Celebrity Bromances Constructing, Interpreting and Utilising Personas
This comprehensive work presents a thorough exploration of celebrity ‘bromances,’ interrogating how bromances are portrayed in media and consumed by audiences to examine themes of celebrity persona, performativity, and authenticity.
The authors examine how the performance of intimate male friendships functions within broadly ‘Western’ celebrity culture from three primary perspectives: construction of persona; interactions with audiences and fans; and commodification. Case studies from film and television are used to illustrate the argument that, regardless of their authenticity (real or staged), bromances are useful for engaging audiences and creating an extension of entertainment beyond the film the actors originally sought to promote.
The first truly interdisciplinary study of its kind, this book will be of great interest to scholars and students of communications, advertising, marketing, Internet studies, media, journalism, cultural studies, and film and television.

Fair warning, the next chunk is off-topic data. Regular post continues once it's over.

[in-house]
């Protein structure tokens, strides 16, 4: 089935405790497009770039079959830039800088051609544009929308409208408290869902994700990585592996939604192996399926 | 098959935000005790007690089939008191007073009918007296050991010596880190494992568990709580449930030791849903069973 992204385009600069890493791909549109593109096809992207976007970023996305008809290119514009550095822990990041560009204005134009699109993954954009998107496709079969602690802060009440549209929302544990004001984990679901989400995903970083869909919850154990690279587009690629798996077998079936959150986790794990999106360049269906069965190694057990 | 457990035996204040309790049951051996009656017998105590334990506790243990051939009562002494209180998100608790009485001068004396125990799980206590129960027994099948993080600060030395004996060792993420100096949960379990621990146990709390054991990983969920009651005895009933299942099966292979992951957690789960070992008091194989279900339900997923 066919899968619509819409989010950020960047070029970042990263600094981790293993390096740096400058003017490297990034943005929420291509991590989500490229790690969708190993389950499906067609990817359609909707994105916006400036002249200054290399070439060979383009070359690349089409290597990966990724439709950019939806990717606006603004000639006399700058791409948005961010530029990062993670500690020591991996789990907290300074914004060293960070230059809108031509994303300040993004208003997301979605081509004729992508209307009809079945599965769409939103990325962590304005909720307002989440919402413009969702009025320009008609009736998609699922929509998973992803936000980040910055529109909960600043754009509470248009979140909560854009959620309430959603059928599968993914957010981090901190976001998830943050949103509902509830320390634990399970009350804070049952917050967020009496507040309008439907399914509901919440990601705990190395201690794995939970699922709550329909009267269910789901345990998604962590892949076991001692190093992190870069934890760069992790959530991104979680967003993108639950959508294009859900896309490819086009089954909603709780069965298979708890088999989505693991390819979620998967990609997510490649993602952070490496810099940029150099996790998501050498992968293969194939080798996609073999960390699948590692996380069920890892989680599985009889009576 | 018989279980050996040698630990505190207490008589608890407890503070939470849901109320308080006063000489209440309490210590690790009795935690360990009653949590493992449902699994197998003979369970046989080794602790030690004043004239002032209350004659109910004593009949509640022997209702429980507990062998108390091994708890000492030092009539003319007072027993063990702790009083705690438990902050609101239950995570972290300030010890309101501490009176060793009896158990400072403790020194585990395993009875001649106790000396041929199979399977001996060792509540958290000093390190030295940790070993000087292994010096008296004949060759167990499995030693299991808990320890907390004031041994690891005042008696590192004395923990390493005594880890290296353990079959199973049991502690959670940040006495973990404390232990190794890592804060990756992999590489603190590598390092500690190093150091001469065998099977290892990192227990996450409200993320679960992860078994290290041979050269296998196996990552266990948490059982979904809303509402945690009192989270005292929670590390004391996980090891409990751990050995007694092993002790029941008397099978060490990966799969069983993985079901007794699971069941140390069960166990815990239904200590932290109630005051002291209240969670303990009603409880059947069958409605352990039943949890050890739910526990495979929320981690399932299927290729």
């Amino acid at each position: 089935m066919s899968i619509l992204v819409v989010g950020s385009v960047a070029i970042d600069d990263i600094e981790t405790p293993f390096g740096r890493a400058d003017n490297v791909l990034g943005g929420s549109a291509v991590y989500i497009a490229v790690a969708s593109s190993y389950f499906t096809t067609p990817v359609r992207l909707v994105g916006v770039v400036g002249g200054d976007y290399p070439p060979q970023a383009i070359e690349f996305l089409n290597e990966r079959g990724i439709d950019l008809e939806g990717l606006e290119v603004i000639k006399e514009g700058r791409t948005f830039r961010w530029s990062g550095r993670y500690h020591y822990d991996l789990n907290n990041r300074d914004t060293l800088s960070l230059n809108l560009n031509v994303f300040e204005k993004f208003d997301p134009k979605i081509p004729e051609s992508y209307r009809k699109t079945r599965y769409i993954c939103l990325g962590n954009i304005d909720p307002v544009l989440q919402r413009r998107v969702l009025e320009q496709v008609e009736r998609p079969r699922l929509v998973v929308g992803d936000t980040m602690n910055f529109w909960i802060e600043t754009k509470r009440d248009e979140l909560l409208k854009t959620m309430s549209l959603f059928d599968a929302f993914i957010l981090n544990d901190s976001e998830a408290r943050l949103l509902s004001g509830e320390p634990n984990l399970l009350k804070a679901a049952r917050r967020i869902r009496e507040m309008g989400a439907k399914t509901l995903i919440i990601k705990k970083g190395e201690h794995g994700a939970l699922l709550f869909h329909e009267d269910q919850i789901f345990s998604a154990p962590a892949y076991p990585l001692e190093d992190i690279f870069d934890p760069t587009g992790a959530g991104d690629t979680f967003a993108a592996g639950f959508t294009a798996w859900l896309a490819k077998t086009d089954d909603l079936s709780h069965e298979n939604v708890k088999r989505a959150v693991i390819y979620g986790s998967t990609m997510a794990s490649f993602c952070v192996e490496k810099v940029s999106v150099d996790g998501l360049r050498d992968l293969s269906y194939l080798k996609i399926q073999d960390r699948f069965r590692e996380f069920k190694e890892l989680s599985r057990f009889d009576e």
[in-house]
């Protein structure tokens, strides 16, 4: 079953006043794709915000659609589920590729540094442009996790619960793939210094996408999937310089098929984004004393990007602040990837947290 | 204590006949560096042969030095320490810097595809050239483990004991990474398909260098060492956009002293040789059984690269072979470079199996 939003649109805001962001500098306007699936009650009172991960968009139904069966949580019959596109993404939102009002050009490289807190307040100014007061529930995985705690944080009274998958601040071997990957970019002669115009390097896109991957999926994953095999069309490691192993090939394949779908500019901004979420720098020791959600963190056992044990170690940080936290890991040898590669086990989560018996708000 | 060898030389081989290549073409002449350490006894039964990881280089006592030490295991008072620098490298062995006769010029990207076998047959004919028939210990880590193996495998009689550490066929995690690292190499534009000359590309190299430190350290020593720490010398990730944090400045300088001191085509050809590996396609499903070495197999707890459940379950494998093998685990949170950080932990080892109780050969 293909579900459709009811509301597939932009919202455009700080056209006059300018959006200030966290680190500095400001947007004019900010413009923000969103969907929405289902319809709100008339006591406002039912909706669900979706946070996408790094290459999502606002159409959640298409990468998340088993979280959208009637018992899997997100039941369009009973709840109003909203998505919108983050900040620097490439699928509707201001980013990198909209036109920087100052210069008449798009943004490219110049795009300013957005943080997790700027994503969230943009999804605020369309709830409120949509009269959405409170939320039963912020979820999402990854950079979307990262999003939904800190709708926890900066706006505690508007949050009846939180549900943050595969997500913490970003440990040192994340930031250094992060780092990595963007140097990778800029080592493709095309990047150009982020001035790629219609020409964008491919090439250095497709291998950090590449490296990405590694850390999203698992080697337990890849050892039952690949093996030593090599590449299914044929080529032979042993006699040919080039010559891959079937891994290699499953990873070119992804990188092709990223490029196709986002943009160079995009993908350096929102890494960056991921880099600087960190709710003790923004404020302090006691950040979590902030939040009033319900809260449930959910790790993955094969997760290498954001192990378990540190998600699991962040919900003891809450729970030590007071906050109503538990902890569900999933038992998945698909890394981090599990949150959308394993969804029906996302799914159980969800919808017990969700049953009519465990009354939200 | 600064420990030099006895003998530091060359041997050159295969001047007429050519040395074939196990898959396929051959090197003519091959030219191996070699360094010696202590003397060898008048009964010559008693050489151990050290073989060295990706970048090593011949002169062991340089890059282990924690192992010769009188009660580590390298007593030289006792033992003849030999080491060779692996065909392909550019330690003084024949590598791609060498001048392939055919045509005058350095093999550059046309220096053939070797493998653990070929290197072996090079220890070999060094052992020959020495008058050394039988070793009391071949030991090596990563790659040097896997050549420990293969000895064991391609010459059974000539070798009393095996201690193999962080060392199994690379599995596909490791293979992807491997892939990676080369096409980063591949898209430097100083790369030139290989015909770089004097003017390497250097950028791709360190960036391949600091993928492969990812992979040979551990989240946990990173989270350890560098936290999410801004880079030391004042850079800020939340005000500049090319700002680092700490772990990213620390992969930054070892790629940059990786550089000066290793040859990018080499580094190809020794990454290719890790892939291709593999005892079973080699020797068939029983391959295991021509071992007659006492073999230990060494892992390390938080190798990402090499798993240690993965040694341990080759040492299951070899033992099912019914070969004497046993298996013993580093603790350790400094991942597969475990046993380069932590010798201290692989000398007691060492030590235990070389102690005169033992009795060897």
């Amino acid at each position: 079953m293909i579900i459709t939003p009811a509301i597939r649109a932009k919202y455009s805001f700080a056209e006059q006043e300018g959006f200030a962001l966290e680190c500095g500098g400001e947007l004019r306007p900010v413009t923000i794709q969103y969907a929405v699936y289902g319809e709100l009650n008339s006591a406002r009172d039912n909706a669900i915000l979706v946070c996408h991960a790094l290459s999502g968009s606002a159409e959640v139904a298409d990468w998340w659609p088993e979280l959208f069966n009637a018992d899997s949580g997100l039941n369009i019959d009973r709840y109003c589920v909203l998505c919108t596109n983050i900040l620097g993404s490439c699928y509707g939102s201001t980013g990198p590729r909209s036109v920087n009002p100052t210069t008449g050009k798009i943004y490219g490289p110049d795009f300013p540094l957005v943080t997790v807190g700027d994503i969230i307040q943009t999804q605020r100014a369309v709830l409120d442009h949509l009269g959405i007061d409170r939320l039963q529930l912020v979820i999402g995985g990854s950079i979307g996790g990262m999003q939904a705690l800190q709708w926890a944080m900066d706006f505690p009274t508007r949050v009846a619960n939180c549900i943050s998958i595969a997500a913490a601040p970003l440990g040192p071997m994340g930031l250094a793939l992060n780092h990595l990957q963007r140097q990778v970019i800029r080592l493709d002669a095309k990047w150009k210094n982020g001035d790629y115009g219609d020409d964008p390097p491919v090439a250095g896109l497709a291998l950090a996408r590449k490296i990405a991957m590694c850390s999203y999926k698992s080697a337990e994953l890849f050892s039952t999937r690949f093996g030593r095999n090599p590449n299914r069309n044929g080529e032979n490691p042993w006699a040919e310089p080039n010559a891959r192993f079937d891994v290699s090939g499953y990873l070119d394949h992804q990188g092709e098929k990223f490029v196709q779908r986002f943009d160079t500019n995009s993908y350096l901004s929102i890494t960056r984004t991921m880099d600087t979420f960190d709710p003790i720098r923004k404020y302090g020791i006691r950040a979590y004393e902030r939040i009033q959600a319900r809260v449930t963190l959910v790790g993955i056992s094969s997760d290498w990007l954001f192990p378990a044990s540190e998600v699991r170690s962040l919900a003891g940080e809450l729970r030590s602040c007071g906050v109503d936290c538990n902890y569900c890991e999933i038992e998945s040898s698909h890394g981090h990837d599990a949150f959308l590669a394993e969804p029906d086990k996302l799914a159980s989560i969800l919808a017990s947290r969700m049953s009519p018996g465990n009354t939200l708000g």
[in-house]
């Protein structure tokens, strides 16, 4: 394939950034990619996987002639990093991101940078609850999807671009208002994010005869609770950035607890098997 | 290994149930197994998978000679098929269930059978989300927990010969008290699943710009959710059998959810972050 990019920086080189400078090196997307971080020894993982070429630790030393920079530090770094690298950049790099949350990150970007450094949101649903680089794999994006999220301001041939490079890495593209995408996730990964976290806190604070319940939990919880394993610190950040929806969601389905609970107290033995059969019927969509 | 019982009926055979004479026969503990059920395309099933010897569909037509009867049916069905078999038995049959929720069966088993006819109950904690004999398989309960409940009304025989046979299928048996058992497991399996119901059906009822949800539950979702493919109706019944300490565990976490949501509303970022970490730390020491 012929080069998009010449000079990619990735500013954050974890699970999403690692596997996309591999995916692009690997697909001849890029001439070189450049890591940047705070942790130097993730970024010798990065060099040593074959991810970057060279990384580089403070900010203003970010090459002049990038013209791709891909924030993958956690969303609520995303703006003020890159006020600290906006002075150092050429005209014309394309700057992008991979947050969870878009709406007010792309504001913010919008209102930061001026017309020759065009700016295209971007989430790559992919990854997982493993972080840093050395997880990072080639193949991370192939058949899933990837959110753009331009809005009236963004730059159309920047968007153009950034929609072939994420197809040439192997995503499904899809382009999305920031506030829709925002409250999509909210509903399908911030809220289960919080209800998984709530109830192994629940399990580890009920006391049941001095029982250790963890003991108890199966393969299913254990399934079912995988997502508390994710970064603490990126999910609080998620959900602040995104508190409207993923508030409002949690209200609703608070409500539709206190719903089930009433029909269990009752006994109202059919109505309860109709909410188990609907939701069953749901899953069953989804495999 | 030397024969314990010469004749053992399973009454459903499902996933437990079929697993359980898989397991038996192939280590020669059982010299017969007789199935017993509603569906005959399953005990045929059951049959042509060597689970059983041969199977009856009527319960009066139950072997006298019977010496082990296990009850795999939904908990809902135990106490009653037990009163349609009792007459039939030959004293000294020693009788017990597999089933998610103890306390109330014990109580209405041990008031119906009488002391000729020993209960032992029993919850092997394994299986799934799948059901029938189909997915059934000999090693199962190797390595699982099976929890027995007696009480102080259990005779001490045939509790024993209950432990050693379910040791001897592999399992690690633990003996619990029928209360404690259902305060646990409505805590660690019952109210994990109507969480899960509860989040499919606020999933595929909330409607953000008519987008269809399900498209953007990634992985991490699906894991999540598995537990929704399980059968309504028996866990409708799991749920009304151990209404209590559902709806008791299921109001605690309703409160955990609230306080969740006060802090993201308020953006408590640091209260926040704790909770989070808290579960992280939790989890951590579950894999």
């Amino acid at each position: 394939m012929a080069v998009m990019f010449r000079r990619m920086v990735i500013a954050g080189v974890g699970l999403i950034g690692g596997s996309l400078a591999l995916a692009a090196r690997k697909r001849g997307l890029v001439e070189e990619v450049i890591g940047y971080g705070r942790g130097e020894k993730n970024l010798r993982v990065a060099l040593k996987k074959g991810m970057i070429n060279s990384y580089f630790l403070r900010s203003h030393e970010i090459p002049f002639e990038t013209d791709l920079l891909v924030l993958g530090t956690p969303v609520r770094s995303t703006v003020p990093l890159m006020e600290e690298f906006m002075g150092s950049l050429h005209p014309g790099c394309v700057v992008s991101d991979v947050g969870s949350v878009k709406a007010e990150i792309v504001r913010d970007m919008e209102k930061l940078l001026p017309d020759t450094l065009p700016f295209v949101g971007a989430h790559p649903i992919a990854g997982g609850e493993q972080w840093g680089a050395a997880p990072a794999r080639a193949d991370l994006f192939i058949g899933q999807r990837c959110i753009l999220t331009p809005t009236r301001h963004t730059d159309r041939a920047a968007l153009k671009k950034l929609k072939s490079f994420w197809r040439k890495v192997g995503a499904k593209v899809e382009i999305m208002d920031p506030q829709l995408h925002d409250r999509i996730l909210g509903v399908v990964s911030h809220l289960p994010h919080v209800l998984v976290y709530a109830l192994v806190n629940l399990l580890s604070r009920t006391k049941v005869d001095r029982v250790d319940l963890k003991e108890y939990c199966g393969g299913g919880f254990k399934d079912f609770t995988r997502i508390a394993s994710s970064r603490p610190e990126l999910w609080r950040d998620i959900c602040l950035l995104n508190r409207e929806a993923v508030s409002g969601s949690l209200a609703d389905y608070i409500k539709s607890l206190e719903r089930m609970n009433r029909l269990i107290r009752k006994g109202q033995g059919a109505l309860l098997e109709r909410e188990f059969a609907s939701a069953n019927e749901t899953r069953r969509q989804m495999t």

1. Introduction to Celebrity Bromances: Constructing, Interpreting and Utilising Personas 2. Bromance History, Identifying Traits and the Markers of Authenticity 3. Constructing Bromances 4. ‘Utilising’ Bromances 5. Beyond Bromances: Comradery Capital 6. Conclusions and Reflections on Celebrity Bromances
Celebrity Bromance is a highly insightful exploration of the way male stars are coupled, homoeroticised, and commodified in contemporary popular culture. Lam and Raphael provide us with a wonderful set of case studies, drawing upon the threads of star and persona studies to theorise what these relationships mean to gender and sexuality, branding and commercial power. In this timely book we learn about the ‘bromance capital’ between such leading figures as Matt Damon and Jimmy Kimmel, Hugh Jackman and Ryan Reynolds, Ian McKellen and Patrick Stewart, and James McAvoy and Michael Fassbender. A fascinating, critically astute and pleasurable engagement with male-to-male stardom.
Sean Redmond, Professor of Screen and Design, Deakin University